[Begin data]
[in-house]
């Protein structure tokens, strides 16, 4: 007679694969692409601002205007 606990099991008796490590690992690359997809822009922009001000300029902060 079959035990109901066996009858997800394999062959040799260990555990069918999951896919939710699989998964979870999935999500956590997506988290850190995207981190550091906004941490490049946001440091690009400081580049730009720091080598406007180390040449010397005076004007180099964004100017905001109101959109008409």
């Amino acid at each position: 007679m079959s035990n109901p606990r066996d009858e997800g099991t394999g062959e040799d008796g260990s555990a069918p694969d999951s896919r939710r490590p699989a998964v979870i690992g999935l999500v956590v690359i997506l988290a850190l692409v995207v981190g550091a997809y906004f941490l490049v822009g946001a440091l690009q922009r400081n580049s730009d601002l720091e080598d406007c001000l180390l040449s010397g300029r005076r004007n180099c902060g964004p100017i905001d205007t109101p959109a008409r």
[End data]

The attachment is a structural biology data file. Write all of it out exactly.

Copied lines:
[in-house]
């Protein structure tokens, strides 16, 4: 007679694969692409601002205007 606990099991008796490590690992690359997809822009922009001000300029902060 079959035990109901066996009858997800394999062959040799260990555990069918999951896919939710699989998964979870999935999500956590997506988290850190995207981190550091906004941490490049946001440091690009400081580049730009720091080598406007180390040449010397005076004007180099964004100017905001109101959109008409």
């Amino acid at each position: 007679m079959s035990n109901p606990r066996d009858e997800g099991t394999g062959e040799d008796g260990s555990a069918p694969d999951s896919r939710r490590p699989a998964v979870i690992g999935l999500v956590v690359i997506l988290a850190l692409v995207v981190g550091a997809y906004f941490l490049v822009g946001a440091l690009q922009r400081n580049s730009d601002l720091e080598d406007c001000l180390l040449s010397g300029r005076r004007n180099c902060g964004p100017i905001d205007t109101p959109a008409r």